The simple reason for this, and why Telltale’s version of Batman is the best one so far, is simply change. For superheros, change is a powerful thing and has to be done the right way. Little details can be changed as long as they are explained the right way, but fans don’t like it when the core back story of their favorite superhero is changed for no reason other than the sake of change. It’s like Cheez-its over Cheese Nips and Oreos over Hydrox: Some things just shouldn’t be changed. Batman being a badass is just one of those things. Nobody wants Batman: the Party Guy. Telltale realized this and pulled it off flawlessly in their version of Batman. Not only did they provide a new story with original villain, but they also explored Bruce Wayne’s personality in a way that was never seen before in relation to Batman.
In Batman: The Telltale Series, Batman remained his usual, bad-ass self while Bruce Wayne dealt with the fallout. He is human after all, and players had a chance to see how the actions we took as Batman impacted the man that is Bruce Wayne. The ability to play as Bruce Wayne also allowed us the opportunity to make choices which would impact Batman. This was incredibly original as it was never in games before or shown in film. Being able to maintain the prototypical bad-ass Batman while having him go through incredibly emotional experiences as Bruce Wayne was an amazing undertaking by Telltale. It let us as fans see what was behind the cape and cowl emotionally while not changing Batman’s behavior. This sort of attachment echoes with fans, and is the reason that Telltale was able to make such an incredible game.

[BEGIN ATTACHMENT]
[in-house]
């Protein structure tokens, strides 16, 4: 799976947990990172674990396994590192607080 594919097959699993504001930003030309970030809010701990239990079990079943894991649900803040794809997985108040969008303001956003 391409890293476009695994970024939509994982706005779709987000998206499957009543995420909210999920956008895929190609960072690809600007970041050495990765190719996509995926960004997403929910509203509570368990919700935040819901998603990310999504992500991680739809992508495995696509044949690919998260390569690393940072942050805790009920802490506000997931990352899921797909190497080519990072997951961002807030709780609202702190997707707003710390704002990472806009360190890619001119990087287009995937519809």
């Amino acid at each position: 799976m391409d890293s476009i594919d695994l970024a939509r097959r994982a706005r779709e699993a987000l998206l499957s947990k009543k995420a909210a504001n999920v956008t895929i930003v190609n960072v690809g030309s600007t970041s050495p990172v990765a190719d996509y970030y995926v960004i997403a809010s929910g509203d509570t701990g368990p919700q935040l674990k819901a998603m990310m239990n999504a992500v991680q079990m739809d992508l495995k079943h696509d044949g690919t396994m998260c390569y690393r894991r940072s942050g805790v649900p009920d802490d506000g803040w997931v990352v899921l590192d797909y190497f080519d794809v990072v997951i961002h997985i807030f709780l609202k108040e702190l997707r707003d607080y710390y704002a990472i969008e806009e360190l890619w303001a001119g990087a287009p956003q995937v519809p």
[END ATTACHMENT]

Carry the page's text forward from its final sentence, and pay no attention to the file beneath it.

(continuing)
Fans have and will forever associate with emotion. We’re human beings, and the emotional aspect allows us to further identify with characters, therefore immersing ourselves in the story more. The intrigue of Batman has always been the idea of fans thinking how they would fight crime if they were uber-rich like Bruce. This was of course a pipe dream as none of us are ever going to be billionaire crime fighters. Batman: The Telltale Series transformed our view of Batman from imagination to more of a reality with their depiction of Bruce Wayne. For the first time, players could think “Oh man, I didn’t think about that” when considering what they’d do if they were Batman. This, along with the status quo bad-ass Batman, made us appreciate Batman the person while maintaining the aura of Batman the superhero.
Think about it, what better way to let fans associate with Batman than to make it as realistic as possible for us to pretend what it would be like if we actually were Batman? This is what Telltale has done. They have created a story about Batman that A) makes him more personally relateable without changing his behavior, B) Introduced a new villain, C) Provided a unique back story on three existing villains, D) Did so without sacrificing any core material for fans. Doing just one of these is hard enough, as we’ve seen many failures from other franchise such as Green Lanter, Superman Returns and Batman & Robin. Somehow, Telltale managed to take all four of these aspects (six if you count each of the three new villains separately) and present them in a way that blended flawlessly for an amazing story.
For this reason, and the fact that nobody else has been able to accomplish this on anything close to the same level, is why Batman: The Telltale Series is the best Batman story ever told.